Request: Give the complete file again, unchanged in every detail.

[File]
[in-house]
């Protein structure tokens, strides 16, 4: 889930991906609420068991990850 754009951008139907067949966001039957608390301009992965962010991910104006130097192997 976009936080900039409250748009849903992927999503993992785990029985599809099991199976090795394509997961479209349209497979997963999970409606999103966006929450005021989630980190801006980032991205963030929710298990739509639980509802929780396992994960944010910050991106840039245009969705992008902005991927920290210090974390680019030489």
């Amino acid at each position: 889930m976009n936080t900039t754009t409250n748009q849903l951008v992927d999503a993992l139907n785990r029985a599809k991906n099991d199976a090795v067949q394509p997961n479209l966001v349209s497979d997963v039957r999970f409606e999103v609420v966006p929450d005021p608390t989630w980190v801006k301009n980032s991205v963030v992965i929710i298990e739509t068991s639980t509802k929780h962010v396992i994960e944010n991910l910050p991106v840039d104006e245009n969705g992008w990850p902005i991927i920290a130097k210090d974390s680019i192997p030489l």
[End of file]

[in-house]
């Protein structure tokens, strides 16, 4: 889930991906609420068991990850 754009951008139907067949966001039957608390301009992965962010991910104006130097192997 976009936080900039409250748009849903992927999503993992785990029985599809099991199976090795394509997961479209349209497979997963999970409606999103966006929450005021989630980190801006980032991205963030929710298990739509639980509802929780396992994960944010910050991106840039245009969705992008902005991927920290210090974390680019030489």
């Amino acid at each position: 889930m976009n936080t900039t754009t409250n748009q849903l951008v992927d999503a993992l139907n785990r029985a599809k991906n099991d199976a090795v067949q394509p997961n479209l966001v349209s497979d997963v039957r999970f409606e999103v609420v966006p929450d005021p608390t989630w980190v801006k301009n980032s991205v963030v992965i929710i298990e739509t068991s639980t509802k929780h962010v396992i994960e944010n991910l910050p991106v840039d104006e245009n969705g992008w990850p902005i991927i920290a130097k210090d974390s680019i192997p030489l």